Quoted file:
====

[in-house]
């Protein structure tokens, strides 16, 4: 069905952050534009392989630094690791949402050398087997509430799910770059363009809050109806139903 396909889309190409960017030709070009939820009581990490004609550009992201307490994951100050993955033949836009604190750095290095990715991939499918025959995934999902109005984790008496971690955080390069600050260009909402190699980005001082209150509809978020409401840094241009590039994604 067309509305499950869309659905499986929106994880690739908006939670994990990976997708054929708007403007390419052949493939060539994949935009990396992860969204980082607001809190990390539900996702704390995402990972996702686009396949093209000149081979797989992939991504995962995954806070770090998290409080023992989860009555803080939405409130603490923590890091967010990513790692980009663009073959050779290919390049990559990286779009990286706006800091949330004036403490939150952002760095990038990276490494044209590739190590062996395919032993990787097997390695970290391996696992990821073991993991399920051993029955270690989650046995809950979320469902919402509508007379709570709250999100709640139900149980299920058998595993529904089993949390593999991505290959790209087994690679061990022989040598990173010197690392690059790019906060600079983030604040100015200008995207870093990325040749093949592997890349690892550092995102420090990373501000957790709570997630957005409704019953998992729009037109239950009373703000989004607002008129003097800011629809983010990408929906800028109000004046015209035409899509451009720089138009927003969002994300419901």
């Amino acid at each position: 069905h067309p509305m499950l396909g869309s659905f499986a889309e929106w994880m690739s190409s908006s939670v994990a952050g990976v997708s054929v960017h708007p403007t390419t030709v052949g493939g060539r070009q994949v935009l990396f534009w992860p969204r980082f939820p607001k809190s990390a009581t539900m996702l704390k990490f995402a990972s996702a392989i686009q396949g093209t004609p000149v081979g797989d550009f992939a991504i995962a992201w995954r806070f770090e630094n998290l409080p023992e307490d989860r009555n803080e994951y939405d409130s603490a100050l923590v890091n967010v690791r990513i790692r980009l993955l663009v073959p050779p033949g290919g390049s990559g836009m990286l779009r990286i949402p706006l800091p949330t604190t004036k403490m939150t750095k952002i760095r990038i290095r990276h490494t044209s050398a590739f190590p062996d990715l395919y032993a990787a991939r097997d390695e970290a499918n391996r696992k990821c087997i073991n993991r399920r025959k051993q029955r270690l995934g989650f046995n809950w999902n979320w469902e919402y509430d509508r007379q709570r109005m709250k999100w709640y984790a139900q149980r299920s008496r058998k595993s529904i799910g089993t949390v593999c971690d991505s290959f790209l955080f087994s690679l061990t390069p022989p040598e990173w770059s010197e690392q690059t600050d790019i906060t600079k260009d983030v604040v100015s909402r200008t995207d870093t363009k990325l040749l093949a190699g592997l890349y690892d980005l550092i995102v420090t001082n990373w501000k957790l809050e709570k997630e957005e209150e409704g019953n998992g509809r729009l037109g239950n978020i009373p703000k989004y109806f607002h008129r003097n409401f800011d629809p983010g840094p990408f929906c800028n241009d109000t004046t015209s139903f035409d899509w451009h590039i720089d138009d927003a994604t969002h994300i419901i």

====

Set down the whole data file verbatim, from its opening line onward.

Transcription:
[in-house]
């Protein structure tokens, strides 16, 4: 069905952050534009392989630094690791949402050398087997509430799910770059363009809050109806139903 396909889309190409960017030709070009939820009581990490004609550009992201307490994951100050993955033949836009604190750095290095990715991939499918025959995934999902109005984790008496971690955080390069600050260009909402190699980005001082209150509809978020409401840094241009590039994604 067309509305499950869309659905499986929106994880690739908006939670994990990976997708054929708007403007390419052949493939060539994949935009990396992860969204980082607001809190990390539900996702704390995402990972996702686009396949093209000149081979797989992939991504995962995954806070770090998290409080023992989860009555803080939405409130603490923590890091967010990513790692980009663009073959050779290919390049990559990286779009990286706006800091949330004036403490939150952002760095990038990276490494044209590739190590062996395919032993990787097997390695970290391996696992990821073991993991399920051993029955270690989650046995809950979320469902919402509508007379709570709250999100709640139900149980299920058998595993529904089993949390593999991505290959790209087994690679061990022989040598990173010197690392690059790019906060600079983030604040100015200008995207870093990325040749093949592997890349690892550092995102420090990373501000957790709570997630957005409704019953998992729009037109239950009373703000989004607002008129003097800011629809983010990408929906800028109000004046015209035409899509451009720089138009927003969002994300419901």
């Amino acid at each position: 069905h067309p509305m499950l396909g869309s659905f499986a889309e929106w994880m690739s190409s908006s939670v994990a952050g990976v997708s054929v960017h708007p403007t390419t030709v052949g493939g060539r070009q994949v935009l990396f534009w992860p969204r980082f939820p607001k809190s990390a009581t539900m996702l704390k990490f995402a990972s996702a392989i686009q396949g093209t004609p000149v081979g797989d550009f992939a991504i995962a992201w995954r806070f770090e630094n998290l409080p023992e307490d989860r009555n803080e994951y939405d409130s603490a100050l923590v890091n967010v690791r990513i790692r980009l993955l663009v073959p050779p033949g290919g390049s990559g836009m990286l779009r990286i949402p706006l800091p949330t604190t004036k403490m939150t750095k952002i760095r990038i290095r990276h490494t044209s050398a590739f190590p062996d990715l395919y032993a990787a991939r097997d390695e970290a499918n391996r696992k990821c087997i073991n993991r399920r025959k051993q029955r270690l995934g989650f046995n809950w999902n979320w469902e919402y509430d509508r007379q709570r109005m709250k999100w709640y984790a139900q149980r299920s008496r058998k595993s529904i799910g089993t949390v593999c971690d991505s290959f790209l955080f087994s690679l061990t390069p022989p040598e990173w770059s010197e690392q690059t600050d790019i906060t600079k260009d983030v604040v100015s909402r200008t995207d870093t363009k990325l040749l093949a190699g592997l890349y690892d980005l550092i995102v420090t001082n990373w501000k957790l809050e709570k997630e957005e209150e409704g019953n998992g509809r729009l037109g239950n978020i009373p703000k989004y109806f607002h008129r003097n409401f800011d629809p983010g840094p990408f929906c800028n241009d109000t004046t015209s139903f035409d899509w451009h590039i720089d138009d927003a994604t969002h994300i419901i």